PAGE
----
To provide practical guidance for river assessment and rehabilitation, the complex interactions between various hydromorphological (HYMO) processes and variables and the response of stream biota were pragmatically reduced to key structures, mechanisms, and cause-effect chains. For example, high flow velocities physically limit habitat use by weak swimmers, and high stream power maintains habitats with coarse gravel (Figure 1). Thus, high flow velocities and coarse gravel emerged as key indicators for HYMO integrity that are relevant to aquatic organisms. Accordingly, species depending on coarse substrates serve as specific indicators for HYMO degradation, rehabilitation, and integrity.
Figure 1. Coarse gravel habitat that is maintained by high flow velocities and stream power. Photo: Tom Buijse.
The available knowledge on biological responses to HYMO degradation and restoration was compiled and analysed with a particular focus on species-specific responses to coarse substrates and hydro-physical forces. Additionally, the effects of habitat diversity and habitat complexity within river zones were considered for their importance in providing shelter from high flow velocities, creating typical habitat mosaics and structures, as well as providing resources for aquatic organisms (Figure 2).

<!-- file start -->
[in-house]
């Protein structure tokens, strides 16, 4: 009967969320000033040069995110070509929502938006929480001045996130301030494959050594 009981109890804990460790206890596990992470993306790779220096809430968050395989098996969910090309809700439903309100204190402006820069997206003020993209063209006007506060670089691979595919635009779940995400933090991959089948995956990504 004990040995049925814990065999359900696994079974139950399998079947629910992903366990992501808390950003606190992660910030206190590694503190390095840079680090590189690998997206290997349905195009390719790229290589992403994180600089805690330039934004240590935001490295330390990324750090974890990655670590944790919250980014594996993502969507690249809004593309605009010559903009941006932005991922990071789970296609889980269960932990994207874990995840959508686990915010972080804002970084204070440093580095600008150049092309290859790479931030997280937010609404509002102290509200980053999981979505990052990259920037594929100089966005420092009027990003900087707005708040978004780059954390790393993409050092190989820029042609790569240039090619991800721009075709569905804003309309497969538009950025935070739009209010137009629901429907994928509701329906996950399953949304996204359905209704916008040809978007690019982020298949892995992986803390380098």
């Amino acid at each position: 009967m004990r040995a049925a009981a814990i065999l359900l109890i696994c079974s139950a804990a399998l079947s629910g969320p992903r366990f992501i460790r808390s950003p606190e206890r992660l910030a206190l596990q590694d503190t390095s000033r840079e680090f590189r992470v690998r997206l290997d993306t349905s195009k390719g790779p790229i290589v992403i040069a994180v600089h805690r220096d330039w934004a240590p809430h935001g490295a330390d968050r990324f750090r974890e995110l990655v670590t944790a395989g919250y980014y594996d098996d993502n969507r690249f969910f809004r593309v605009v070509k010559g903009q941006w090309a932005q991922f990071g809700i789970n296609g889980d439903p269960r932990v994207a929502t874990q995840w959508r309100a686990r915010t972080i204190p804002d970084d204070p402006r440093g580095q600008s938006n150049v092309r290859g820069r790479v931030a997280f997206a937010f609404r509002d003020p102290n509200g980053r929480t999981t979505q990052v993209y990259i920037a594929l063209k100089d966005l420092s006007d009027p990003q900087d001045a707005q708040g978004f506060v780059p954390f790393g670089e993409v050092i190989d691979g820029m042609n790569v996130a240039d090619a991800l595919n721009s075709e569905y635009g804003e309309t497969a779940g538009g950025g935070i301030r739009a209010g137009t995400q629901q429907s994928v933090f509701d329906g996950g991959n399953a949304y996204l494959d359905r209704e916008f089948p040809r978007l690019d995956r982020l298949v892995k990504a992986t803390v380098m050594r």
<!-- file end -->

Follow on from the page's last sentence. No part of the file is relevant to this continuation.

Figure 2. Summary scheme showing the basic HYMO – aquatic biota interactions in rivers. The highlighted boxes were the specific focus of data compilation and analyses. Figure: Christian Wolter.
To provide guidance for river rehabilitation, habitat requirements of aquatic plants, macroinvertebrates, and fish species and their resilience against physical forces were analysed to identify sensitive indicator species for HYMO changes and to derive impact thresholds. However, a review of the published data on the substrate and flow velocity preferences revealed that quantifiable data are rather limited. In contrast to the data-based approach, substantially more species could be assigned to characteristic river regions. The river region approach using biotic indicators served as an effective way to derive the HYMO integrity of whole river sections seemingly well. Many more details and results are given in the deliverable report “Review on ecological response to HYMO degradation and restoration”.
Link to D1.3 on the REFORM website: http://www.reformrivers.eu/deliverables/d1-3
Christian Wolter, Leibniz Institute of Freshwater Ecology and Inland Fisheries